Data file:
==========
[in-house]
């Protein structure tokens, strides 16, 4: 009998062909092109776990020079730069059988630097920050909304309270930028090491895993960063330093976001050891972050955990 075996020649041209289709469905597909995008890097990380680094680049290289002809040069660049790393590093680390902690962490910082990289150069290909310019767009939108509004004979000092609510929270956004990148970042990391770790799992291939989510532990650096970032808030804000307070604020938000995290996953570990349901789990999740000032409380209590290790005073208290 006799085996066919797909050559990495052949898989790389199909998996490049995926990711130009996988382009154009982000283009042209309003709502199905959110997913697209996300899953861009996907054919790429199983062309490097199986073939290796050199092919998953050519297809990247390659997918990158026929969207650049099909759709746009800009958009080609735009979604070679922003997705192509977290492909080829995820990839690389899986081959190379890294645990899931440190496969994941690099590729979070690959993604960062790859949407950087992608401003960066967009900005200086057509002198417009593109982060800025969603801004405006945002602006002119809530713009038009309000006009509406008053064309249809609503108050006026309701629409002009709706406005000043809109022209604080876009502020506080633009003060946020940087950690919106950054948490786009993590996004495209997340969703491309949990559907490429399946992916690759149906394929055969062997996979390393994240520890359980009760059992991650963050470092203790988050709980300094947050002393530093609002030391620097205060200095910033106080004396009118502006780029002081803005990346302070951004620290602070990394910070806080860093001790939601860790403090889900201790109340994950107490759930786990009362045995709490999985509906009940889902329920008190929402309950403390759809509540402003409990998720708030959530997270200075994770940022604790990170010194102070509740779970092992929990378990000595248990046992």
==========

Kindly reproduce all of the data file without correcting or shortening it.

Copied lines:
[in-house]
């Protein structure tokens, strides 16, 4: 009998062909092109776990020079730069059988630097920050909304309270930028090491895993960063330093976001050891972050955990 075996020649041209289709469905597909995008890097990380680094680049290289002809040069660049790393590093680390902690962490910082990289150069290909310019767009939108509004004979000092609510929270956004990148970042990391770790799992291939989510532990650096970032808030804000307070604020938000995290996953570990349901789990999740000032409380209590290790005073208290 006799085996066919797909050559990495052949898989790389199909998996490049995926990711130009996988382009154009982000283009042209309003709502199905959110997913697209996300899953861009996907054919790429199983062309490097199986073939290796050199092919998953050519297809990247390659997918990158026929969207650049099909759709746009800009958009080609735009979604070679922003997705192509977290492909080829995820990839690389899986081959190379890294645990899931440190496969994941690099590729979070690959993604960062790859949407950087992608401003960066967009900005200086057509002198417009593109982060800025969603801004405006945002602006002119809530713009038009309000006009509406008053064309249809609503108050006026309701629409002009709706406005000043809109022209604080876009502020506080633009003060946020940087950690919106950054948490786009993590996004495209997340969703491309949990559907490429399946992916690759149906394929055969062997996979390393994240520890359980009760059992991650963050470092203790988050709980300094947050002393530093609002030391620097205060200095910033106080004396009118502006780029002081803005990346302070951004620290602070990394910070806080860093001790939601860790403090889900201790109340994950107490759930786990009362045995709490999985509906009940889902329920008190929402309950403390759809509540402003409990998720708030959530997270200075994770940022604790990170010194102070509740779970092992929990378990000595248990046992």